This is a sometimes 'cheesey' blog about British and American politics and anything else which tickles my fancy!

Saturday, 7 February 2009

The Politician's Politician

Channel 4 is about to hold its annual political awards and the most important category in the contest is for the 'Politician's Politician'. This year the contenders are Diane Abbott, John Bercow, Lord Mandelson and George Osborne.
I think Lord Mandelson should get it.

His return to front line politics last autumn was a spectacular coup for the government. Nobody expected him to be recalled from Brussels, mainly because we all thought Gordon Brown hated him. But as the Prime Minister calculated at the time, Mandelson's return was both in the national and the Party interest.

Some interpreted it as a sign of how desperate Brown was, but in politics you do what you need to do to survive. And anyway, it showed that Brown did have a magnanimous streak after all.

Mandelson returned to the Cabinet with the noblesse oblige of an elder statesman being called back to do his duty at a time of national crisis.

And he hit the ground running.

Within weeks, you detected a change in the way the government was conducting its communications. The message was more co-ordinated and focused. The briefings against colleagues which had been in abundance up until Party Conference, seemed to disappear. Yet, the attacks on the Conservatives multiplied.

This culminated in the one man campaign Mandelson seemed to wage against George Osborne, the Shadow Chancellor. The story of the Greek yacht saga may have dented Mandelson slightly but it irrevocably damaged Osborne more in the eyes of his Party and the country. It was classic Peter. The message was clear: 'I'm back, don't mess with me'.

Mandelson, the arch strategist, seemed to instill a new sense of direction and purpose in the government. The result: Labour's poll numbers shot up, briefly coming close to overtaking the Tories.

He was perfect for the role of Business Secretary. His international experience negotiating the world trade deals on behalf of the EU made him probably the most experienced member of the Cabinet there was. He has an instinctive understanding of what business wants. And like Brown, he correctly believes that free trade and free markets can be used for social ends.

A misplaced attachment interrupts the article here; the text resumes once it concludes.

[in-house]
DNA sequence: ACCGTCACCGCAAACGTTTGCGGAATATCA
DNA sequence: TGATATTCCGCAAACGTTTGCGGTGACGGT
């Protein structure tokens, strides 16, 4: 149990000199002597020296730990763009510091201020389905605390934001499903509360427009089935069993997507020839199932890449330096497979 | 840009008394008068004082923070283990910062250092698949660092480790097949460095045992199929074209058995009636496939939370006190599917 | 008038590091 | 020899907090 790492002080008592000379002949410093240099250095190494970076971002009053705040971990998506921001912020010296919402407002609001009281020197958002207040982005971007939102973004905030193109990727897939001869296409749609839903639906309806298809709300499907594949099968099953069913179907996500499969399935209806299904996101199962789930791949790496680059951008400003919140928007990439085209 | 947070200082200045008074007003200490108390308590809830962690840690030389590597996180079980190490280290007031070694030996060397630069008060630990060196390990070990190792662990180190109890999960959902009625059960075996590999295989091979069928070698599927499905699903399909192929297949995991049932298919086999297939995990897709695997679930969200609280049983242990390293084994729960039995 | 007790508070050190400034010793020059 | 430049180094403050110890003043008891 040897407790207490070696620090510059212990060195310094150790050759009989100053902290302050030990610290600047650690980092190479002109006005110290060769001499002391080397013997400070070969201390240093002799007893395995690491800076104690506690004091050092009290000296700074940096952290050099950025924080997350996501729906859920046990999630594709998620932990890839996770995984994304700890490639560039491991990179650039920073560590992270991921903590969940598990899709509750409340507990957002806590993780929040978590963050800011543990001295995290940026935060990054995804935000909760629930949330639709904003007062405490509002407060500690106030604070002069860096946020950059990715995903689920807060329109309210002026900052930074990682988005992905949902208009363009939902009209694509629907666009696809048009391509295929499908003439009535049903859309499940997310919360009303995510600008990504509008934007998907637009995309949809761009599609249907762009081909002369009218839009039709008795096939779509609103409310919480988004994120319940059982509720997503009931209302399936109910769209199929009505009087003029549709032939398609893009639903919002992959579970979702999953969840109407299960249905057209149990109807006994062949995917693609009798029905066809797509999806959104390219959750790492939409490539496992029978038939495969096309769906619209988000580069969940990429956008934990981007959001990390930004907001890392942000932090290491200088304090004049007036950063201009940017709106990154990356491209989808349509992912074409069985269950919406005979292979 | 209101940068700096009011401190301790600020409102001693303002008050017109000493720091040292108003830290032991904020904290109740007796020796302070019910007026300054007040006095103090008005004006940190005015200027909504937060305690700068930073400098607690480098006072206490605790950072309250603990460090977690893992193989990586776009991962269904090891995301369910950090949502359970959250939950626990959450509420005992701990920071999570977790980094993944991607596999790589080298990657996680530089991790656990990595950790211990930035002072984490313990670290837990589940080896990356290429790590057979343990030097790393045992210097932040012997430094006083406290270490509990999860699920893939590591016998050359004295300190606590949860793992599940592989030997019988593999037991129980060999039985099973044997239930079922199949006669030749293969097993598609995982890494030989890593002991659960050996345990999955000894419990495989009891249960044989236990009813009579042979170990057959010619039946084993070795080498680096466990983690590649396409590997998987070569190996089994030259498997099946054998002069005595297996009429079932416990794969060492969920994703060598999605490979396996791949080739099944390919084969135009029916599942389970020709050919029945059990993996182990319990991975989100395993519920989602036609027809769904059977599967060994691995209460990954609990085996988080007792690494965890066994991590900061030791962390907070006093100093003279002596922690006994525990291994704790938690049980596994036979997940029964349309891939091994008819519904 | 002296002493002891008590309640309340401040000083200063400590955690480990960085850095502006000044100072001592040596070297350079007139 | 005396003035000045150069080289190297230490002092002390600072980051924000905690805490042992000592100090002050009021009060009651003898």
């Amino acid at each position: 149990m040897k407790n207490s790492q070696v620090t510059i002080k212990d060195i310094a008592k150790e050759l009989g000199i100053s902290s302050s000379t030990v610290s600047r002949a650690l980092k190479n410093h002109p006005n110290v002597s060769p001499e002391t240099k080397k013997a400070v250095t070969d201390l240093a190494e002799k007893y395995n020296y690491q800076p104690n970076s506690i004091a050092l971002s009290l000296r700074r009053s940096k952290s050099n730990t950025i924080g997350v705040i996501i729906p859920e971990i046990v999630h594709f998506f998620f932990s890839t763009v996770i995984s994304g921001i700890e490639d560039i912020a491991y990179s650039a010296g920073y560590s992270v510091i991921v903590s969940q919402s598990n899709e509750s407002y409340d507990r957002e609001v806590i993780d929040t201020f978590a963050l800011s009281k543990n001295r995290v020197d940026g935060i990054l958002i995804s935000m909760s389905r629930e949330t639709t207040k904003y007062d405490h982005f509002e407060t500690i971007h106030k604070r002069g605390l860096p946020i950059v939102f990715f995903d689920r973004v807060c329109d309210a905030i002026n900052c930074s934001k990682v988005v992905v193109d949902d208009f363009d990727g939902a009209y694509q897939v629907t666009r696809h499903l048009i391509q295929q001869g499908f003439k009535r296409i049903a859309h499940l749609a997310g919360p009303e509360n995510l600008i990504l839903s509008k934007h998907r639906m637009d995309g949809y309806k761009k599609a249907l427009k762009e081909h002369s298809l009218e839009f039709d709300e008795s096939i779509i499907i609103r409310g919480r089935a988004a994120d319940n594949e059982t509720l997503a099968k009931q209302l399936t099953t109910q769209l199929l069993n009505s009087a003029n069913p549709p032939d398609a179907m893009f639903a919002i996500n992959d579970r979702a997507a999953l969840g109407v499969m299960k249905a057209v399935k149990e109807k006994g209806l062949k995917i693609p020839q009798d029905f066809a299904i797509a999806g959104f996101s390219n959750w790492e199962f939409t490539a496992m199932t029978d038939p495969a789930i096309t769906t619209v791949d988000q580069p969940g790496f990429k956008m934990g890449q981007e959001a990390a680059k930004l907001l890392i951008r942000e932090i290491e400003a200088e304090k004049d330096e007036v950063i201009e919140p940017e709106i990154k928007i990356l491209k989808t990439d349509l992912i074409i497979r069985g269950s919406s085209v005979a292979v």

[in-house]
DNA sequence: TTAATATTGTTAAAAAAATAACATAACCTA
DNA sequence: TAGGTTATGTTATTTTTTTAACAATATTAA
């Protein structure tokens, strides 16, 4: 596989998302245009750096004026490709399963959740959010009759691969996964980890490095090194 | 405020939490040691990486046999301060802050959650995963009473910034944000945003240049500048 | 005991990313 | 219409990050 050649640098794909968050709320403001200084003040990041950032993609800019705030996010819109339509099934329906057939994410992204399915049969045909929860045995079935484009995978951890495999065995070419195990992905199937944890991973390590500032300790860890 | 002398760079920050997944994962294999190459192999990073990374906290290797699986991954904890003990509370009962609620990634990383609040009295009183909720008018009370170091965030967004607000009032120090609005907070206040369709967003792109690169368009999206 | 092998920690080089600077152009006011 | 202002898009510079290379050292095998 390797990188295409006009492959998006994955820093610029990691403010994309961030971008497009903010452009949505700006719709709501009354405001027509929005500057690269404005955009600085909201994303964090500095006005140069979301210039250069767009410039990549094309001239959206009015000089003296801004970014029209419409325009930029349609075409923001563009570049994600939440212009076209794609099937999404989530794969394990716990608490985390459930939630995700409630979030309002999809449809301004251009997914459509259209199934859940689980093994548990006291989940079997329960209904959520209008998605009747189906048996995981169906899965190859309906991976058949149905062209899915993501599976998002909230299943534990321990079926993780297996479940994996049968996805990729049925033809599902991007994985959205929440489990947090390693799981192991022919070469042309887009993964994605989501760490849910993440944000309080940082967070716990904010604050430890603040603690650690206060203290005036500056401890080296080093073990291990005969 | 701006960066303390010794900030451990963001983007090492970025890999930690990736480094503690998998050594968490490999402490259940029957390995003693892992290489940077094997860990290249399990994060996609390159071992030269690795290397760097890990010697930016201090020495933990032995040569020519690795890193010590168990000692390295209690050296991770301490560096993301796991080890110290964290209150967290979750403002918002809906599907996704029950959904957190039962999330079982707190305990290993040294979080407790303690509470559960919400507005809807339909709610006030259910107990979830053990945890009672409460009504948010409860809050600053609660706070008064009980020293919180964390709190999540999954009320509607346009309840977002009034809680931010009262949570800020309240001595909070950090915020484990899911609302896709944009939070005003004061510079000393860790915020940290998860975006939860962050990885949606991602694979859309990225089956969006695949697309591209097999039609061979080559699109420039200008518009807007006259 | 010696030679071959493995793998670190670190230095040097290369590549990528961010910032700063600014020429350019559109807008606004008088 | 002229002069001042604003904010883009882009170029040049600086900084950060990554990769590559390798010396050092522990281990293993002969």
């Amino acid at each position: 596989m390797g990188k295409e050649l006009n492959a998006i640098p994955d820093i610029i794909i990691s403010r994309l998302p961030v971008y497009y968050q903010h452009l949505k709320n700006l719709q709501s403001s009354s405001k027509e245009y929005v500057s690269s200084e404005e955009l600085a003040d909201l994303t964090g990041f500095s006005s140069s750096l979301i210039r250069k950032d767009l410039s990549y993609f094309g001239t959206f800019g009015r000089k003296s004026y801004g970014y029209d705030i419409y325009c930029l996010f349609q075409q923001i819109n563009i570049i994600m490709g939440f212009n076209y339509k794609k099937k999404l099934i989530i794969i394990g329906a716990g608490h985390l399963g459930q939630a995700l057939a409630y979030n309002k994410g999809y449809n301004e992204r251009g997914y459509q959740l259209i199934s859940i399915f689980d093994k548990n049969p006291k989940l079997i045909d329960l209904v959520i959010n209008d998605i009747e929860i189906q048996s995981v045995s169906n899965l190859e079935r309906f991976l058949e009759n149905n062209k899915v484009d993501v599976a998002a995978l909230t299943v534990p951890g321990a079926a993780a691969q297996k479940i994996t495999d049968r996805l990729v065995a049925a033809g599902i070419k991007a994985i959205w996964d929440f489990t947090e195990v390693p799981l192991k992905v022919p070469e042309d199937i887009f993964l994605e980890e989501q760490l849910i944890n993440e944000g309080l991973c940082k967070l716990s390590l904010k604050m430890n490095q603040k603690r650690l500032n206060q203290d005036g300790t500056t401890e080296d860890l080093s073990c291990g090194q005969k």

In this role he has called for a more 'mixed economy' less reliant on financial services. Last week, he bailed out the car industry, saving jobs and livelihoods. He has also called for the part-privatisation of the Post Office. A necessary step I believe to ensuring that there is a Post Office at all in the future.

Mandelson brings a level of competence and expertise to the Cabinet - which, let's face it - wasn't there beforehand. I never feel with Mandelson, that he has given up on securing Labour a fourth term. He may know it is an uphill struggle, but unlike some members of the PLP and the Cabinet, he is not just waiting around to collect his pension. He is keen to ensure that the New Labour legacy survives and adapts for the future. He has a hunger and energy which counteracts the fatalism of some in the Labour Party.

Most importantly from my perspective, Mandelson is an antidote to some of the people the Prime Minister surrounds himself with. His judgement and strategy when it comes to politics are second to none - much better than some of those cynical young men the Prime Minister normally listened to.

Of course, not everything has gone smoothly. He still needs to do more to win over people in the Labour Party and the media and he should have really chosen his words more carefully last week, when he was commenting on the wildcat strikes.

But these are minor blips. Lord Mandelson (a bit like Tony Blair) has star quality. When he speaks, you listen. He commands authority and respect. With him in the government, I feel more confident.

Yes, the real test is how to get Britain out of this recession and get Labour a fourth term. But, these are all contests for another day. For now, I think he deserves to win the Channel 4 one.


Leo Schulz said...

Interesting - I think accurate - observations on the changes in the culture of government when Mandelson returned, the improvement in communications and the end of the constant, semi-public counter-briefings (pace Ms H. Blears). Good point too that it was Mandelson who so quickly and finally and with such apparent lack of effort destroyed George Osborne. The 'New Tories' no longer reflect the bravura and charm of the irresistible Blair-Brown double act, and Cameron has to limp along on the tired crutches of Ken Clarke and William Hague... both proven losers.

Alex Finnegan said...

Exactly. When you look at the shadow team, there really isn't the quality there. Cameron is head and shoulders above his colleagues. At least in 1997, Labour had a strong team - Blair, Brown, Blunkett, Straw, Mowlam - who looked like they were ready for government. I don't see that on the shadow benches.